- Pricing for Delta aircraft deal was aggressive, jetmaker says
- Canadian company seeks to line up lessor for marquee plane
Bombardier Inc. plans to continue to offer discounts on its new C Series narrow-body jets even after winning a 75-aircraft order from Delta Air Lines Inc., one of the planemaker’s top executives said.
“Aggressive” pricing was part of the strategy that allowed the Montreal-based manufacturer to secure the Delta deal, Fred Cromer, president of Bombardier Commercial Aircraft, said Friday in an interview. He wouldn’t provide financial details of the accord, which also comes with options for 50 more aircraft.
Carriers placing large jet orders typically negotiate discounts with aircraft manufacturers. Discounts on the CS100 jets that Delta bought -- which carry a list price of $71.8 million -- may have been as high as 75 percent, according to Aviation Week.
“Sure, I would use the term aggressive,” to describe the pricing offered to Delta, Cromer said in Mirabel, Quebec, after the Bombardier annual meeting. “Let’s face it -- we are still in the beginning stages of the program. The plane isn’t even in service yet, so a company that’s going to come in and place a volume order is going to expect a discount.”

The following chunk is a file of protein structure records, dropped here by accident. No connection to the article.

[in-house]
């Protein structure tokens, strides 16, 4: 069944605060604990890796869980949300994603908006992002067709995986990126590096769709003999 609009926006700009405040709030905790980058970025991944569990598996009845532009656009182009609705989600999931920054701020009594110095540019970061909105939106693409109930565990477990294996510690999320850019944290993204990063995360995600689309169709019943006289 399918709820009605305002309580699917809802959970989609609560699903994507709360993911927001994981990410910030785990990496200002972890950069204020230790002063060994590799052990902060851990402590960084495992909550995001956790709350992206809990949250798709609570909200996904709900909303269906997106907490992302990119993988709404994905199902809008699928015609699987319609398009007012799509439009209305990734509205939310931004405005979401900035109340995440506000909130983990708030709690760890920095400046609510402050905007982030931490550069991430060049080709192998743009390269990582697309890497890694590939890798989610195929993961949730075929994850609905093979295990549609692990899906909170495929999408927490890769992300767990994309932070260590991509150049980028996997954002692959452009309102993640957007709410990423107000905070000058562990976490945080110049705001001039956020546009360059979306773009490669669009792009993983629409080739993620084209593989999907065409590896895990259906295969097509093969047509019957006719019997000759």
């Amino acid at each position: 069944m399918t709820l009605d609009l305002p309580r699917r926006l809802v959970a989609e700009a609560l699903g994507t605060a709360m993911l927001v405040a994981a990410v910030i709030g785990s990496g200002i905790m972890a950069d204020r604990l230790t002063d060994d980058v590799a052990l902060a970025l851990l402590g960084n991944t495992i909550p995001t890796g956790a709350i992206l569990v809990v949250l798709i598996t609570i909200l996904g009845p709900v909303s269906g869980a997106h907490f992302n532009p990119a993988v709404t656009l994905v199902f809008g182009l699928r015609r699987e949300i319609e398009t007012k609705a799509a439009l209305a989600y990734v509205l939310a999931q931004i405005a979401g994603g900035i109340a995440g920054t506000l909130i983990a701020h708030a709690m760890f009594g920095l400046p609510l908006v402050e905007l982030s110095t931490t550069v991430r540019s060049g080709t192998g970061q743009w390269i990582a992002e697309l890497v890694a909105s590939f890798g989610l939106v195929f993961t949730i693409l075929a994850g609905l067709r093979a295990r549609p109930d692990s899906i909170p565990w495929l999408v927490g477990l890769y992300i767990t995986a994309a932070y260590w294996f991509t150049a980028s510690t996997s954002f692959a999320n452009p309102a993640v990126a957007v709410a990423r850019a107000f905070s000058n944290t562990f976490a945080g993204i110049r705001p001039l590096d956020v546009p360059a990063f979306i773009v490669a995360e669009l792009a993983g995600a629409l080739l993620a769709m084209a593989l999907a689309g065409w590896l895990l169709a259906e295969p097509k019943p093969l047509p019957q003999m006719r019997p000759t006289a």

Bombardier’s second-quarter results will include an “onerous contract provision” to be recorded as a non-cash charge of $500 million in conjunction with 127 C Series purchase agreements booked this period, Bombardier said Thursday in a filing. The 127 orders include the 75 aircraft that Delta is purchasing, as well as 45 that Air Canada agreed to buy in February.
Deutsche Lufthansa AG’s Swiss International unit in the third quarter will become the first carrier to operate the C Series.
Bombardier has already heard from other carriers intrigued by the prospect of ordering the jet after Delta’s commitment, Cromer said. He wouldn’t name them.
“Now with Air Canada, with Delta, names that people recognize around the world, that’s an endorsement,” he said. ”Not everybody has the same fleet planning resources as Delta, so maybe that was the endorsement they were looking for. This is the momentum that I keep referring to, and it’s building.”
Bombardier is also continuing efforts to sell the C Series to a major leasing company, which would then place the aircraft with a wide range of airlines, Cromer said, without identifying the lessors that Bombardier is targeting. Bombardier’s leasing clients so far include Australia’s Macquarie Group Ltd. and Russia’s Ilyushin Finance Co.
“Bombardier’s job as a manufacturer is to get the plane with recognizable customers and to start broadening that footprint,” he said. “Then, the next opportunity is to target some leasing companies that are in the business of placing orders and placing those aircraft. There are a handful of companies that do that.”